Since I have started dating the world's most amazing man, I have talked non-stop really about having my own chickens and my desire to live more sustainably.  Finally, my new fella said "let's do it!". So I posted on Facebook to see where I could find chickens and we set to looking for plans to build a coop. About a month after my post, a friend of mine sent me a message to see if I could adopt her chickens. She had recently had twins, and twins and chickens were just too much work. So we really had to kick it into high gear to get the coop built. When I say we, I really mean my sweetie. I did help just the tiniest bit, but my inability to draw a straight line with the assistance of a straight edge quickly got me out of helping. After several days of working, the coop was finished!

Please gaze upon the beautiful chicken tractor! Didn't he do a great job?

Saturday, I drove to downtown Atlanta with a dog crate in my the back of my Prius to pick up my ladies. They seemed to make themselves right at home in their new coop!
(As an aside, yes that is an antique blue mason jar that is holding the chicken feed. I am nothing if not fancy.)

Last night when I visited them, I found my very first egg from my very first hens. And I literally am still excited about it!

Things I have learned so far:
  • - Chickens don't really have a way to hold on to dog crates and will slide all over the place when you make a sharp left turn.
  • - Hauling chickens in the back of your car will in fact make your car smell like a barn yard.
  • - Chickens do not need a rooster to lay eggs (I already knew this, but A LOT of people don't.)
  • - Chickens can actually be affectionate animals. One of our chickens, Mabel, will go out of her way to get to you to pet her.

My girls and I are getting along great so far. I didn't even mind having to get up earlier than normal this morning to go out and visit with them. Step one of creating an urban homestead in my back yard is complete. Now it's time to start planning my garden!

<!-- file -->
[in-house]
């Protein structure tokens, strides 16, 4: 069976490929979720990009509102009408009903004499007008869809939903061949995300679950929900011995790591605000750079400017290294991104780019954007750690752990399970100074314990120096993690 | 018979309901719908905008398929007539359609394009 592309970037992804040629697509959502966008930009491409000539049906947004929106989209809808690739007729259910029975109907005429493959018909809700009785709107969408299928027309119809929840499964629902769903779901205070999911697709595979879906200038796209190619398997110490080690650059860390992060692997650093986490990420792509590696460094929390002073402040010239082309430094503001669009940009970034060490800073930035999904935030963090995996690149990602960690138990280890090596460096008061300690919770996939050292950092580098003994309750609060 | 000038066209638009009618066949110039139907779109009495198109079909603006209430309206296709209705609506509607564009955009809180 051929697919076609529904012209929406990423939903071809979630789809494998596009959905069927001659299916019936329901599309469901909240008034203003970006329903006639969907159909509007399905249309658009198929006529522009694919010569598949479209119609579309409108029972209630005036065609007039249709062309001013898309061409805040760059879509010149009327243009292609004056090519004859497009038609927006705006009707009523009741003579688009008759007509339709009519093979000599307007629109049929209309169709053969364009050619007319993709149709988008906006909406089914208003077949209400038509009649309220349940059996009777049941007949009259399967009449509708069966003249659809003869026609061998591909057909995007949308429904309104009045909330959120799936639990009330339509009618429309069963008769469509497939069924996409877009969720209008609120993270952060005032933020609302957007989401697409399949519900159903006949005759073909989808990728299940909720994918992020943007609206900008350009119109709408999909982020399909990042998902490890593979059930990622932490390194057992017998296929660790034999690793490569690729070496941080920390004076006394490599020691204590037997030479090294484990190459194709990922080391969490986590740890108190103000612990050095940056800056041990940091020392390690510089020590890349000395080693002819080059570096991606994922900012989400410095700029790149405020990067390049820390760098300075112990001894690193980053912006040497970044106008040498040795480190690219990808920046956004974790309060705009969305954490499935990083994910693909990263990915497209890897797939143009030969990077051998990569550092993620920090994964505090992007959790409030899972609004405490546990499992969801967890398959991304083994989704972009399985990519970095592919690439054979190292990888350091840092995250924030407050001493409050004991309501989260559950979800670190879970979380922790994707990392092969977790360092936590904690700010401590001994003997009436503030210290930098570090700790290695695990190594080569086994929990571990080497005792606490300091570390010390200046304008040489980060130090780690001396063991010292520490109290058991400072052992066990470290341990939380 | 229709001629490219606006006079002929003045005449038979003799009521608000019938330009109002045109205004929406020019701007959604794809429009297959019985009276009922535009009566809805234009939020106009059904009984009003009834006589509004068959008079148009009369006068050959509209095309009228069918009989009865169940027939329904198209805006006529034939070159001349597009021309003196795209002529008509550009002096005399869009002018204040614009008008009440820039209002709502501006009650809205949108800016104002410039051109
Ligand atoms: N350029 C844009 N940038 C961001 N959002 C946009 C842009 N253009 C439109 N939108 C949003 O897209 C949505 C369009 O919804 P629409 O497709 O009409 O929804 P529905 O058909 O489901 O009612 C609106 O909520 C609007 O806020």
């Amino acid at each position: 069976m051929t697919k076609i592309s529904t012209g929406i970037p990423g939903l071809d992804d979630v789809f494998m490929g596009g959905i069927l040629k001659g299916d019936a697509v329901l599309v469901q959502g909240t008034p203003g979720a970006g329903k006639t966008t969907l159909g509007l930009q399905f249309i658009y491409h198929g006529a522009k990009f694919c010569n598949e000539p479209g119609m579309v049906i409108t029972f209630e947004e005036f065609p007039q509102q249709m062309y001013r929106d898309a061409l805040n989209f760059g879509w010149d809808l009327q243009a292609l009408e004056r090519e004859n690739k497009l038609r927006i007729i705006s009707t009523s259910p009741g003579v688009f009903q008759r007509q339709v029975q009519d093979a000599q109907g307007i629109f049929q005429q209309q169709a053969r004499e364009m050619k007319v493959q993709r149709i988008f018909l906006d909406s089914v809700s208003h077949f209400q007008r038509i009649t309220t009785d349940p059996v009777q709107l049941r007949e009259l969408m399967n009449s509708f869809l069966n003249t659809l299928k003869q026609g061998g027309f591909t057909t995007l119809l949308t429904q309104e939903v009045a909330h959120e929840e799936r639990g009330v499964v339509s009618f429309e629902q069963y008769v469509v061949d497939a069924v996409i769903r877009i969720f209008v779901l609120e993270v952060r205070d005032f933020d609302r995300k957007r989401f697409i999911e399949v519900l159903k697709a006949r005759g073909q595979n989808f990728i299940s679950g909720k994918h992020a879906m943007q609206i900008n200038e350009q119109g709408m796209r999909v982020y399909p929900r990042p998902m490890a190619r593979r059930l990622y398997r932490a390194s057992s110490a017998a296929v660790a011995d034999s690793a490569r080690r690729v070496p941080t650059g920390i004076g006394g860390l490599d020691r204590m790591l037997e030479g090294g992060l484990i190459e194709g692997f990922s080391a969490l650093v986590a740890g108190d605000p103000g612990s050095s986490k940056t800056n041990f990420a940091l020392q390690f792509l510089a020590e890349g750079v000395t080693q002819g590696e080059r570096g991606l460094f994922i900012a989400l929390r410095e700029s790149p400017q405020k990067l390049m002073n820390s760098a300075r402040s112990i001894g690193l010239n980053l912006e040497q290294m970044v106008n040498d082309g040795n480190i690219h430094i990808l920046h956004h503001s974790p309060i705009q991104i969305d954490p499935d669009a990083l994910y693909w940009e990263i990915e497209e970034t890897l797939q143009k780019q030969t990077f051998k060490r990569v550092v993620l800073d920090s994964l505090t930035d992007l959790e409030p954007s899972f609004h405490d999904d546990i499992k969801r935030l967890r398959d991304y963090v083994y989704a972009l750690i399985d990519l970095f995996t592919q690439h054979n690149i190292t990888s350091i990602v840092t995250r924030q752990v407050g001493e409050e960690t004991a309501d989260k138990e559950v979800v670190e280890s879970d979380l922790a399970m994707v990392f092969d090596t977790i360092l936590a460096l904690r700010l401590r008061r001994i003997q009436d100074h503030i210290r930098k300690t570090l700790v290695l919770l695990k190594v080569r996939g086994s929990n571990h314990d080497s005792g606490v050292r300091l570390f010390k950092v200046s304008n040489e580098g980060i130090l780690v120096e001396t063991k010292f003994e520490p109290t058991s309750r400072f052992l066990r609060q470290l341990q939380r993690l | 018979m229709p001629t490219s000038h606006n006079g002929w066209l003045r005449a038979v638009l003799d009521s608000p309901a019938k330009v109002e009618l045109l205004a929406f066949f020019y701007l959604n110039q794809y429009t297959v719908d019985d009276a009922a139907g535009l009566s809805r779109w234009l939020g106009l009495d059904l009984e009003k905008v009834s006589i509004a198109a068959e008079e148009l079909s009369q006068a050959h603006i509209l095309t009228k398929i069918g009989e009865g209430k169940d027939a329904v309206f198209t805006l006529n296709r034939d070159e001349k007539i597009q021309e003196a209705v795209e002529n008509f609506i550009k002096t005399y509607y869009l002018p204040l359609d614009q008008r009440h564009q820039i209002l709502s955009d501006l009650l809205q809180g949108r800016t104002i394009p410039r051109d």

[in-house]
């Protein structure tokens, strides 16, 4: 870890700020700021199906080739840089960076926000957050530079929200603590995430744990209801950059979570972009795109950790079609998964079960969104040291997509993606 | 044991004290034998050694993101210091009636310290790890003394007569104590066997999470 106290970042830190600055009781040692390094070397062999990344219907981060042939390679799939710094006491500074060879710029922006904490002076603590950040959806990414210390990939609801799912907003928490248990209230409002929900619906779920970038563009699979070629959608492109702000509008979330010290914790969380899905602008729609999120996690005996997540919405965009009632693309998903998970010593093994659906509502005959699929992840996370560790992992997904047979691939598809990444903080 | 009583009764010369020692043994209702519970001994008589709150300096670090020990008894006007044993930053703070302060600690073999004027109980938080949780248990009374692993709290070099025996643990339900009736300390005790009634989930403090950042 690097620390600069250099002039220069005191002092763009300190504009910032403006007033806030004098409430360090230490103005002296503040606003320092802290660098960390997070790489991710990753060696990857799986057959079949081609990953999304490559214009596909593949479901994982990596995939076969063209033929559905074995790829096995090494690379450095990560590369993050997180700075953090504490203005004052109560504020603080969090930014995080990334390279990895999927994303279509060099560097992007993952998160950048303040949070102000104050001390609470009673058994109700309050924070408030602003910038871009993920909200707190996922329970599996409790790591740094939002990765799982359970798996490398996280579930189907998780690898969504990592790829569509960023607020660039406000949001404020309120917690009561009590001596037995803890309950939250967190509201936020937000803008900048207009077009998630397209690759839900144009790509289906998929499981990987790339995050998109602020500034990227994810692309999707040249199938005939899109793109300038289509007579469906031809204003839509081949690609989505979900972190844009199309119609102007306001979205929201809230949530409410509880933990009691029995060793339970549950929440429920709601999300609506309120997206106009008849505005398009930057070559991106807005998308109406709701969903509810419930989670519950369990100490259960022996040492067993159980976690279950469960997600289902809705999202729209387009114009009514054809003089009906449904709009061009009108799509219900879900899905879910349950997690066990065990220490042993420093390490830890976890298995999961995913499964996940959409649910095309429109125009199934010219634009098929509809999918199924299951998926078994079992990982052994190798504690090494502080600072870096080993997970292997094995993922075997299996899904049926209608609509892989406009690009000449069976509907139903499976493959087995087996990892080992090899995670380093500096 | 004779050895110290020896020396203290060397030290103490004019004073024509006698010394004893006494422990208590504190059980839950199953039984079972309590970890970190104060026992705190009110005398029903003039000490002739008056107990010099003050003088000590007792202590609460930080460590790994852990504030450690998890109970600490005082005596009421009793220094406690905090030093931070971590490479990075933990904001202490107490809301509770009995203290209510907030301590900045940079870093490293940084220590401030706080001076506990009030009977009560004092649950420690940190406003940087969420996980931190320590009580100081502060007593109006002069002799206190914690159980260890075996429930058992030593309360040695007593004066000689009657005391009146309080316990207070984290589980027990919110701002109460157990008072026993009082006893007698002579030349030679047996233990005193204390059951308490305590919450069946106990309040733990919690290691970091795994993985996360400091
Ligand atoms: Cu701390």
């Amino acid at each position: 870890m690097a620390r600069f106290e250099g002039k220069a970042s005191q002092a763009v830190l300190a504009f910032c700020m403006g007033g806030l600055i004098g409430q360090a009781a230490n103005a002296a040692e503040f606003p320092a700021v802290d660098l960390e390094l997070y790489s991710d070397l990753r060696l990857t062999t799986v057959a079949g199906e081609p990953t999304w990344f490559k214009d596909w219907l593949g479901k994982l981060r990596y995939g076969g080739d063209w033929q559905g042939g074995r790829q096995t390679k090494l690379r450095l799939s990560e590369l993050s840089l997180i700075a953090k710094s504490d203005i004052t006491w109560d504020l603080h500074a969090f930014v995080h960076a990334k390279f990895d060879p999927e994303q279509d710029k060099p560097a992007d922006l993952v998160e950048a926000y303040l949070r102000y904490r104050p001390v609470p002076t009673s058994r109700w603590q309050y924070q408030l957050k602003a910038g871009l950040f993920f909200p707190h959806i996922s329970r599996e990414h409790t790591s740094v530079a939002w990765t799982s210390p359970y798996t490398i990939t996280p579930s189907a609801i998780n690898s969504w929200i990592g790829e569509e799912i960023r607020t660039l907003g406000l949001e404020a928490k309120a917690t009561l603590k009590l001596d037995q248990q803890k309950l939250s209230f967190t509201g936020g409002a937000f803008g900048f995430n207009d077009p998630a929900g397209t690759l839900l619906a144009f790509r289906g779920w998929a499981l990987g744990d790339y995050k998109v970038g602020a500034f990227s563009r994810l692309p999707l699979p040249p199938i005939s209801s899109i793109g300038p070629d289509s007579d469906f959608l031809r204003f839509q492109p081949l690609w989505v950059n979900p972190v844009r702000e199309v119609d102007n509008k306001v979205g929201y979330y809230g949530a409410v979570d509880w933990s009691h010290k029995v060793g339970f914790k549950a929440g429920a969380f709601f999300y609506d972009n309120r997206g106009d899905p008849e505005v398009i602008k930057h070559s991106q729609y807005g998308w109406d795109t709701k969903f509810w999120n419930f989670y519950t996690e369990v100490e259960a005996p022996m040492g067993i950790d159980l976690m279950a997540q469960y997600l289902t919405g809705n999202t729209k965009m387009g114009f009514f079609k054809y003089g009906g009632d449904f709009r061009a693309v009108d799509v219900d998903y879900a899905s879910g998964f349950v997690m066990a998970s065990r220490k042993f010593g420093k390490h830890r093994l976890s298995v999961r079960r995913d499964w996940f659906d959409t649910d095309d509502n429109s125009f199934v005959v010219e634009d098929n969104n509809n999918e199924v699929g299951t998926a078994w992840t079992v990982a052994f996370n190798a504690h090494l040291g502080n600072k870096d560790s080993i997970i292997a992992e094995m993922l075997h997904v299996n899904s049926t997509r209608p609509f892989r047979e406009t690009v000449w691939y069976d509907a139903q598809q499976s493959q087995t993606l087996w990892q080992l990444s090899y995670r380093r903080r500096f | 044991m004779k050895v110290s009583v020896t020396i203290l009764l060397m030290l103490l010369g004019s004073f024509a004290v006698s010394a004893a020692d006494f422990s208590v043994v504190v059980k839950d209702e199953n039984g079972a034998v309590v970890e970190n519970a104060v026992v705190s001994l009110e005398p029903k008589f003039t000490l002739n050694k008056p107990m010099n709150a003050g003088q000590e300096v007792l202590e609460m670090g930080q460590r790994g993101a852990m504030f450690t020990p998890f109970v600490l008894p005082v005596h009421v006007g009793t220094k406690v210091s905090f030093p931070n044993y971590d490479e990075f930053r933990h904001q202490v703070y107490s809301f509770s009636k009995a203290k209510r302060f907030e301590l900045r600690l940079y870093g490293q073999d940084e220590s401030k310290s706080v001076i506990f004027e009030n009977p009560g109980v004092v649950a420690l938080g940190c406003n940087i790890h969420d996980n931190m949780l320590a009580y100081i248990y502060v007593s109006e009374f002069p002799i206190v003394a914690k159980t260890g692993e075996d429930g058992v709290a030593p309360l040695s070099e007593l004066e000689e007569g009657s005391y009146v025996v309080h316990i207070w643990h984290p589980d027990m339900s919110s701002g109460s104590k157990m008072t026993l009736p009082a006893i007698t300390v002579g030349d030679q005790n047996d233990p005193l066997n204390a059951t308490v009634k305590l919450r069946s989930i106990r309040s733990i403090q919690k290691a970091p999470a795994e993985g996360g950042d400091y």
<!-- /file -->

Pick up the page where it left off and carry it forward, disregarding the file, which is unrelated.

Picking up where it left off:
Monday, February 6, 2012

Introverts and Extroverts

This week, I am going to go waaaayyyy outside my comfort zone. And not in a way that would seem "outside one's comfort zone" to most people. I am having a birthday party for my fella at my house. Again, doesn't seem weird right? Well, I am not a fan of people being at my house. I don't like for people to be in my space. I don't like for people to touch my things. Shoot, I would rather people not even look at my things. But alas, I love my new fella so very much that I am going to scoot right outside my comfort zone for him.

Why you ask? Because having people around him is right up his alley. For instance, he didn't get called in to work today so he played tennis with a friend and then they went to lunch. If I didn't get called in to work, I'd not even leave the house. I'd hole up and read a book or something. I would not venture out where there are people. My job requires me to be around people all the time. I'm constantly having to talk to people and answer questions and by the end of the day I don't want to hear anyone say anything. And some days, I don't even want to be touched. So, suffice it to say, panic is already flooding my person in preparation for Wednesday.